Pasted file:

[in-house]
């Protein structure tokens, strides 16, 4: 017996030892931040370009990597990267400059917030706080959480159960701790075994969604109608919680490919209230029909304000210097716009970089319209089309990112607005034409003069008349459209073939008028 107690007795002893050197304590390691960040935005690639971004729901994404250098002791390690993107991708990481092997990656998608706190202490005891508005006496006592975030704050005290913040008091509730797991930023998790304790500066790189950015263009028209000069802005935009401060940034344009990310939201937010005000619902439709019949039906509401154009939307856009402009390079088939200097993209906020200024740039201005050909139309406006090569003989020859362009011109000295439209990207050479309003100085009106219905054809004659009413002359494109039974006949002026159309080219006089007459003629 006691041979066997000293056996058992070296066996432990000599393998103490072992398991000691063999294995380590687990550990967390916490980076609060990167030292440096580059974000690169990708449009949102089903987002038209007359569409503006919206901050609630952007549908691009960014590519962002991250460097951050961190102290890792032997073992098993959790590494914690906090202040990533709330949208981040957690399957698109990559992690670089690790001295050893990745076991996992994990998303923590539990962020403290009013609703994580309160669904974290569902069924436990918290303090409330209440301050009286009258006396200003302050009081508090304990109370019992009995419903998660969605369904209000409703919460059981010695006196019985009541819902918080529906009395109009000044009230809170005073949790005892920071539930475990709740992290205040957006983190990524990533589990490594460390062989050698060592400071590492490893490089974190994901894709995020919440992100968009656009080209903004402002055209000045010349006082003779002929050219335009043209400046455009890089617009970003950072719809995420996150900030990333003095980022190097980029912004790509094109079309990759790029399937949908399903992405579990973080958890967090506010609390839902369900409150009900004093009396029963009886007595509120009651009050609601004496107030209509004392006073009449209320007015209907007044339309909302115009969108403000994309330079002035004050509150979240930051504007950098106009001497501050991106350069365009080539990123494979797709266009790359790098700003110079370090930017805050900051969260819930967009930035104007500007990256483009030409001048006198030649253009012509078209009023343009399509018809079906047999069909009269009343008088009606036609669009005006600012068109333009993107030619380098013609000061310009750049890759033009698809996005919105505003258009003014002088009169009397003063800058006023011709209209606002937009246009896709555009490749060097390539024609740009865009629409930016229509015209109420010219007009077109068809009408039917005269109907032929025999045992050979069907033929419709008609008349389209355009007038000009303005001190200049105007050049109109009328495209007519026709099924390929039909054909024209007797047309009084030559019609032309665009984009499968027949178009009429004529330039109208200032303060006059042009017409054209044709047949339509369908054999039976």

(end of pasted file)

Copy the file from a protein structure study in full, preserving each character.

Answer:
[in-house]
């Protein structure tokens, strides 16, 4: 017996030892931040370009990597990267400059917030706080959480159960701790075994969604109608919680490919209230029909304000210097716009970089319209089309990112607005034409003069008349459209073939008028 107690007795002893050197304590390691960040935005690639971004729901994404250098002791390690993107991708990481092997990656998608706190202490005891508005006496006592975030704050005290913040008091509730797991930023998790304790500066790189950015263009028209000069802005935009401060940034344009990310939201937010005000619902439709019949039906509401154009939307856009402009390079088939200097993209906020200024740039201005050909139309406006090569003989020859362009011109000295439209990207050479309003100085009106219905054809004659009413002359494109039974006949002026159309080219006089007459003629 006691041979066997000293056996058992070296066996432990000599393998103490072992398991000691063999294995380590687990550990967390916490980076609060990167030292440096580059974000690169990708449009949102089903987002038209007359569409503006919206901050609630952007549908691009960014590519962002991250460097951050961190102290890792032997073992098993959790590494914690906090202040990533709330949208981040957690399957698109990559992690670089690790001295050893990745076991996992994990998303923590539990962020403290009013609703994580309160669904974290569902069924436990918290303090409330209440301050009286009258006396200003302050009081508090304990109370019992009995419903998660969605369904209000409703919460059981010695006196019985009541819902918080529906009395109009000044009230809170005073949790005892920071539930475990709740992290205040957006983190990524990533589990490594460390062989050698060592400071590492490893490089974190994901894709995020919440992100968009656009080209903004402002055209000045010349006082003779002929050219335009043209400046455009890089617009970003950072719809995420996150900030990333003095980022190097980029912004790509094109079309990759790029399937949908399903992405579990973080958890967090506010609390839902369900409150009900004093009396029963009886007595509120009651009050609601004496107030209509004392006073009449209320007015209907007044339309909302115009969108403000994309330079002035004050509150979240930051504007950098106009001497501050991106350069365009080539990123494979797709266009790359790098700003110079370090930017805050900051969260819930967009930035104007500007990256483009030409001048006198030649253009012509078209009023343009399509018809079906047999069909009269009343008088009606036609669009005006600012068109333009993107030619380098013609000061310009750049890759033009698809996005919105505003258009003014002088009169009397003063800058006023011709209209606002937009246009896709555009490749060097390539024609740009865009629409930016229509015209109420010219007009077109068809009408039917005269109907032929025999045992050979069907033929419709008609008349389209355009007038000009303005001190200049105007050049109109009328495209007519026709099924390929039909054909024209007797047309009084030559019609032309665009984009499968027949178009009429004529330039109208200032303060006059042009017409054209044709047949339509369908054999039976």